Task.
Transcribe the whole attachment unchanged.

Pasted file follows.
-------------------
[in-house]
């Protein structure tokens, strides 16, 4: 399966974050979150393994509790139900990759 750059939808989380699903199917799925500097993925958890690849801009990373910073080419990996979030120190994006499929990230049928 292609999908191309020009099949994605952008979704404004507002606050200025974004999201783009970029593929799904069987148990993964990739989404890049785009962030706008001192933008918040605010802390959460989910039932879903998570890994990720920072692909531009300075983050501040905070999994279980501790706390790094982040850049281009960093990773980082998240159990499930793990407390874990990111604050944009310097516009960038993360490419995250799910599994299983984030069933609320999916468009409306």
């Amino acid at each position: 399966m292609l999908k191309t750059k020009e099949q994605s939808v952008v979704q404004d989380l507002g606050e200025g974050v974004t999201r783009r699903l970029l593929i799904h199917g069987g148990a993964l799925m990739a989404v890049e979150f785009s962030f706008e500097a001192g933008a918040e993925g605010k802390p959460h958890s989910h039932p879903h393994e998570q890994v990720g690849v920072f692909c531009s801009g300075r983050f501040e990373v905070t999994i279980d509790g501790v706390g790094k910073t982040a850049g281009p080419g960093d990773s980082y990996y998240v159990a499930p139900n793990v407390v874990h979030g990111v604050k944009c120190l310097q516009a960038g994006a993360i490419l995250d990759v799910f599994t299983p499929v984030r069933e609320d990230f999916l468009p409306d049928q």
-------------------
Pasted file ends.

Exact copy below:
[in-house]
């Protein structure tokens, strides 16, 4: 399966974050979150393994509790139900990759 750059939808989380699903199917799925500097993925958890690849801009990373910073080419990996979030120190994006499929990230049928 292609999908191309020009099949994605952008979704404004507002606050200025974004999201783009970029593929799904069987148990993964990739989404890049785009962030706008001192933008918040605010802390959460989910039932879903998570890994990720920072692909531009300075983050501040905070999994279980501790706390790094982040850049281009960093990773980082998240159990499930793990407390874990990111604050944009310097516009960038993360490419995250799910599994299983984030069933609320999916468009409306």
């Amino acid at each position: 399966m292609l999908k191309t750059k020009e099949q994605s939808v952008v979704q404004d989380l507002g606050e200025g974050v974004t999201r783009r699903l970029l593929i799904h199917g069987g148990a993964l799925m990739a989404v890049e979150f785009s962030f706008e500097a001192g933008a918040e993925g605010k802390p959460h958890s989910h039932p879903h393994e998570q890994v990720g690849v920072f692909c531009s801009g300075r983050f501040e990373v905070t999994i279980d509790g501790v706390g790094k910073t982040a850049g281009p080419g960093d990773s980082y990996y998240v159990a499930p139900n793990v407390v874990h979030g990111v604050k944009c120190l310097q516009a960038g994006a993360i490419l995250d990759v799910f599994t299983p499929v984030r069933e609320d990230f999916l468009p409306d049928q």